Definition of conducive
: tending to promote or assist <an atmosphere conducive to education>
Examples of conducive in a sentence
… air-conditioner cooling towers on the roof provided a conducive summertime abode, from which the germs circulated throughout the edifice in a fine infectious mist. —Wayne Biddle, A Field Guide to Germs, 1995
To the extent to which the political realm is more conducive to rational choice, compared with the social realm which is governed by material and economic concerns, it is in politics that the potentiality for freedom lies. —Gertrude Himmelfarb, The New History and the Old, 1987
It was a hard time, and not conducive to obedience and warmth, and fairly soon I was tucked into a kindly concentration camp for budding Christians … —M.F.K. Fisher, Journal of Gastronomy, Summer 1984
The small hat of woven green plastic raffia, the jazzy short-sleeved shirt (fundamentally orange), the pale blue shorts, were not garments conducive to dignity. —A. N. Wilson, Scandal or Priscilla's Kindness, 1983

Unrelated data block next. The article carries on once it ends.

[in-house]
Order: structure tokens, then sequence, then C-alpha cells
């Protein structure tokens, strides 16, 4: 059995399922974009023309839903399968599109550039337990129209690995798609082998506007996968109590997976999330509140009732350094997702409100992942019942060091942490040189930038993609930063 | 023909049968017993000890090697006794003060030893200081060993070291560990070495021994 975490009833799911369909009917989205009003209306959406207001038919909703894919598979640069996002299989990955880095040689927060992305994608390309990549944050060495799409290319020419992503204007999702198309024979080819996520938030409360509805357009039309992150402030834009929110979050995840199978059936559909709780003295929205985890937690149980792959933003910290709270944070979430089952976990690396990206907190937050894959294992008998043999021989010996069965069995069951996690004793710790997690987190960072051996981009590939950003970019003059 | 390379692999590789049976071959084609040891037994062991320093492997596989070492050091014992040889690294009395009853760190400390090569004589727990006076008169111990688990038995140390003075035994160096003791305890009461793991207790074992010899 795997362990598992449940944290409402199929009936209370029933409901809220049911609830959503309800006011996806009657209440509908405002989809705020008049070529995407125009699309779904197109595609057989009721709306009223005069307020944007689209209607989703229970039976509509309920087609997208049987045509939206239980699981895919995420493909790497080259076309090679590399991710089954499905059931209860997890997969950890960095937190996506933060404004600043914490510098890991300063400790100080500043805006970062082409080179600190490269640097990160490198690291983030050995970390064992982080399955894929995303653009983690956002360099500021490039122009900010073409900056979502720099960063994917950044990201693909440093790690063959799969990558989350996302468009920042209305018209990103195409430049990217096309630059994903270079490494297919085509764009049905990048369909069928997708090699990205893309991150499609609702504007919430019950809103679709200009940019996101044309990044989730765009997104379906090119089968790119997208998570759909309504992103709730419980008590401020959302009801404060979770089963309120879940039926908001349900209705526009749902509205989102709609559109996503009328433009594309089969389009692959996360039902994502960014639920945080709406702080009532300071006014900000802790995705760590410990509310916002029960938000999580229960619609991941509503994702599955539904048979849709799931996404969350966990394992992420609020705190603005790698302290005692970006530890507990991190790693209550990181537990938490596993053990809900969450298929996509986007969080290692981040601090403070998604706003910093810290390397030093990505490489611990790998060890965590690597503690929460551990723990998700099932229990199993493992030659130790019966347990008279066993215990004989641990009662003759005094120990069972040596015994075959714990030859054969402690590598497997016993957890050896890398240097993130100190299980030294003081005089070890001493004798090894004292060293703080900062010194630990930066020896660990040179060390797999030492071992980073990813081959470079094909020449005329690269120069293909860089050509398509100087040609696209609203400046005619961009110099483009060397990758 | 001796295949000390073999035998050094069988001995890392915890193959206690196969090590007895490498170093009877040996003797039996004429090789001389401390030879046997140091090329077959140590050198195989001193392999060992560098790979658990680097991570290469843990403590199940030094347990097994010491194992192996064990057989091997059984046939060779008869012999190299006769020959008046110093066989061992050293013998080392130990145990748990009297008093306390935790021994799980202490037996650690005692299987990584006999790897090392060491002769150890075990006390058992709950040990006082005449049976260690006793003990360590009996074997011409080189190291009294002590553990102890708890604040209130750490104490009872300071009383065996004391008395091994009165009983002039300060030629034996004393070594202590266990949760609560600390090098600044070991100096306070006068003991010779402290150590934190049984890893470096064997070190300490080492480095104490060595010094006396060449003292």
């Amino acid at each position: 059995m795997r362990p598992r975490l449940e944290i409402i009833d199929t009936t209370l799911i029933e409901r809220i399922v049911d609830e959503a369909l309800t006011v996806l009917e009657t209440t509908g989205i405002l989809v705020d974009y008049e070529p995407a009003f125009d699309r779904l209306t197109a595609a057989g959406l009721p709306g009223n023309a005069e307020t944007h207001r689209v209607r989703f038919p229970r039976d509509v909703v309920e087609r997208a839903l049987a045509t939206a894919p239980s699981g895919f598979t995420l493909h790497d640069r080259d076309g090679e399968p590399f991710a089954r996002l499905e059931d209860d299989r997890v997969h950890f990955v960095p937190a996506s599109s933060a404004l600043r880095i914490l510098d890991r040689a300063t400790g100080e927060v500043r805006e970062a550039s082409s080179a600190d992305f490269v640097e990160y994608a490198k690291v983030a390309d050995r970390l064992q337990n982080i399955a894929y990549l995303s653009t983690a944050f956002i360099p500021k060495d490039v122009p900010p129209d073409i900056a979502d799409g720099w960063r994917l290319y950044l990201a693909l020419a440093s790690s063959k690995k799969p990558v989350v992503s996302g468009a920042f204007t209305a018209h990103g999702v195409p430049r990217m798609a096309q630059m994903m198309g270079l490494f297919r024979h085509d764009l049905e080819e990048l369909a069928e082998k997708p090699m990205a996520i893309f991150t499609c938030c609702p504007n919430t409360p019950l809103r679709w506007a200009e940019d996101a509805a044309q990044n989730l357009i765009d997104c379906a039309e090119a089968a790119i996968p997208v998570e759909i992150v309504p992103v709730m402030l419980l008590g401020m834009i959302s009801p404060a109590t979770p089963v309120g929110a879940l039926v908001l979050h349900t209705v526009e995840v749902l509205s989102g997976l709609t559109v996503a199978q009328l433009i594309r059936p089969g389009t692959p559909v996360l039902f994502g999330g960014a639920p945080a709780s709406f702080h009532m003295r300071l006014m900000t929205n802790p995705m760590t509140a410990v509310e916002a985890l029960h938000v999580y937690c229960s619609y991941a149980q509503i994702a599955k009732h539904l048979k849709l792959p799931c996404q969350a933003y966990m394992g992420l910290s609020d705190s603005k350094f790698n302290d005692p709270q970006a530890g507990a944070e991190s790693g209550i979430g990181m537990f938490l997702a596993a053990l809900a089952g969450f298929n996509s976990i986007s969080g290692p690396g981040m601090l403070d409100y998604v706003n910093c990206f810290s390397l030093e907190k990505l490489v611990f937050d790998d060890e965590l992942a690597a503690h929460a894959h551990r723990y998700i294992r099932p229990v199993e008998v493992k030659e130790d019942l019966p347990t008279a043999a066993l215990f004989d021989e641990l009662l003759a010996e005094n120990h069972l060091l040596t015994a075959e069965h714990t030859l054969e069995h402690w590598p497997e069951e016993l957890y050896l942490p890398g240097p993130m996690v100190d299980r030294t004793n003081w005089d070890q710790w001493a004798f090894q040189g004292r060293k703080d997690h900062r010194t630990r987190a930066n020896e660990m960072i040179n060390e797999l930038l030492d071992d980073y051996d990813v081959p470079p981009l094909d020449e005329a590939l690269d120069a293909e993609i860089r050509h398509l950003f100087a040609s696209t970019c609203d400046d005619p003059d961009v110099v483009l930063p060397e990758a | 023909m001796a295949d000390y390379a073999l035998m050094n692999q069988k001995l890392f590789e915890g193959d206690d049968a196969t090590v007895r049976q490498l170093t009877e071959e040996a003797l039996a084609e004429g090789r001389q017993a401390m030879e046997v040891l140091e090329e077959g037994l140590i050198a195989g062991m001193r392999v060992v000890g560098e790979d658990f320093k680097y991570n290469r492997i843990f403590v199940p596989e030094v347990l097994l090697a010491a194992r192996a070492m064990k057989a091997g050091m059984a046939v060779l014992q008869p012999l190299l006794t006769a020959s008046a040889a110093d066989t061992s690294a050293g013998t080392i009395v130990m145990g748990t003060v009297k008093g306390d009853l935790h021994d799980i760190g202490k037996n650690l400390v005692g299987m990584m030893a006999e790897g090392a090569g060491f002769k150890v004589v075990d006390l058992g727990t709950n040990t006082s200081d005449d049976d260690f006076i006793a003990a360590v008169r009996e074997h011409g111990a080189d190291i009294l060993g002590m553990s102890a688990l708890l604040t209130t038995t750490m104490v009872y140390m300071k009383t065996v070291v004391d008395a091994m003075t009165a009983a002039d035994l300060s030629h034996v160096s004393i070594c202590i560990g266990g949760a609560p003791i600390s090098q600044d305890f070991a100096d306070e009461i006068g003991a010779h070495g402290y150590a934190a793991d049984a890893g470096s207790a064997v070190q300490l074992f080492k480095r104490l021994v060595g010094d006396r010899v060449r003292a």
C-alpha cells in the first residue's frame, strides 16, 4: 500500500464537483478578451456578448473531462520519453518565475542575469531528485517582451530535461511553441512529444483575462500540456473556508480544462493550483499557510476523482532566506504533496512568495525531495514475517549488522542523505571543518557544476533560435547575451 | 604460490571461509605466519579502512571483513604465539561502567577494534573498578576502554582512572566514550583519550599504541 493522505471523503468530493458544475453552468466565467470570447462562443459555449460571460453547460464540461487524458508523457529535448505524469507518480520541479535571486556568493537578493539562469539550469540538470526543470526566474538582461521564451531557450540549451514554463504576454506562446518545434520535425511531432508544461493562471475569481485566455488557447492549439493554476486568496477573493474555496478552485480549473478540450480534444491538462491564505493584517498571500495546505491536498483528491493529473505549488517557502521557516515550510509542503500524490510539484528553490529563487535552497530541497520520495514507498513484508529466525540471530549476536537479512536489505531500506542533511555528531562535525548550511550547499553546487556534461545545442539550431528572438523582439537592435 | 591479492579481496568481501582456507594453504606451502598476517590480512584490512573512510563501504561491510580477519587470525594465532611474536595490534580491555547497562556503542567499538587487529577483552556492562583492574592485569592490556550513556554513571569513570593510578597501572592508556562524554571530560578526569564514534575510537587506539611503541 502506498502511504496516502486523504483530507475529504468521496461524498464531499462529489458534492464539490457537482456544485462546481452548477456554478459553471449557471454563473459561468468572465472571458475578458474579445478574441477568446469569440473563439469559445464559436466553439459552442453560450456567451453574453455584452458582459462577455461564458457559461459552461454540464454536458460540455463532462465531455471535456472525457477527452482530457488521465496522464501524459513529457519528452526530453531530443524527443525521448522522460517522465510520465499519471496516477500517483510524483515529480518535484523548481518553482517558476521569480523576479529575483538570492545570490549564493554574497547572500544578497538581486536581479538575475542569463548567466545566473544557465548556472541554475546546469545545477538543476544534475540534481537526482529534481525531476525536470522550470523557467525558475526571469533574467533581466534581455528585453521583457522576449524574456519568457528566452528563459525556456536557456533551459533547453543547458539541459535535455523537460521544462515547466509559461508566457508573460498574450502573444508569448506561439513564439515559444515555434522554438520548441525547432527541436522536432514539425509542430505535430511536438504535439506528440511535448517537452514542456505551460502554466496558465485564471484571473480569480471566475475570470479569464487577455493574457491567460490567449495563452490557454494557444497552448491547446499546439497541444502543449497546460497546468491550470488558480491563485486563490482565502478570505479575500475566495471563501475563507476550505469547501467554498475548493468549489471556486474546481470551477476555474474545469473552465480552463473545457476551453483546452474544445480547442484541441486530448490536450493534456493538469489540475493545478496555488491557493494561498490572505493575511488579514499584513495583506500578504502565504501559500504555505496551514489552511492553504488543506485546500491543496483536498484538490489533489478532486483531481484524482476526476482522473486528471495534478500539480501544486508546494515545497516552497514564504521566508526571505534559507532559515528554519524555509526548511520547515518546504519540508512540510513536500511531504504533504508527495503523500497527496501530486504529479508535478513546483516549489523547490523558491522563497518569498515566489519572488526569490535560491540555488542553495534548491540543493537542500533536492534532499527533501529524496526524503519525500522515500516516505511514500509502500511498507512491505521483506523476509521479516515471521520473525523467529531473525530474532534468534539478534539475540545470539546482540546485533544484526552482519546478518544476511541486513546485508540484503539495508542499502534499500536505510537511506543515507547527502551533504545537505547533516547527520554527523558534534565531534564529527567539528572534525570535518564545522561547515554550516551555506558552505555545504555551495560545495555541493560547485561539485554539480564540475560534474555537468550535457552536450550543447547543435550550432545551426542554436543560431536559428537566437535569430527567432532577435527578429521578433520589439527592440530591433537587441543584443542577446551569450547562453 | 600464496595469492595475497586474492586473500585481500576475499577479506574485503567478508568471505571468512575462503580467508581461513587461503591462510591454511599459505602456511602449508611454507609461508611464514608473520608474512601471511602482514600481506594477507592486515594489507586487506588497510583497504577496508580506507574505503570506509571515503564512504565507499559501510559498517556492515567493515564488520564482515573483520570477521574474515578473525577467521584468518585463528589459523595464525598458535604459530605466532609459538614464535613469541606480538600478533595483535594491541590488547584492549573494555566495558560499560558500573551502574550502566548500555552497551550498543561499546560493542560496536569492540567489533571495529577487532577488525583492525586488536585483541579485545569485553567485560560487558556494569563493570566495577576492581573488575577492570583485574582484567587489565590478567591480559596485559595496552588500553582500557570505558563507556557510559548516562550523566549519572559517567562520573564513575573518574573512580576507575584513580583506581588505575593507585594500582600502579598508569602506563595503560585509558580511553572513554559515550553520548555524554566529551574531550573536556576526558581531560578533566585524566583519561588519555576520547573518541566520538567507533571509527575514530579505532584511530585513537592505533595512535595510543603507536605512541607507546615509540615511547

<the claim that the state's long-standing antitax attitude is conducive to entrepreneurship>
<the noisy environment of the dorms was not very conducive to studying>
Did You Know?
Something conducive "leads to" a desirable result. A cozy living room may be conducive to relaxed conversation, just as a boardroom may be conducive to more intense discussions. Particular tax policies are often conducive to savings and investment, whereas others are conducive to consumer spending. Notice that conducive is almost always followed by to.
Origin and Etymology of conducive
First Known Use: 1646
CONDUCIVE Defined for English Language Learners
Definition of conducive for English Language Learners
: making it easy, possible, or likely for something to happen or exist
Seen and Heard
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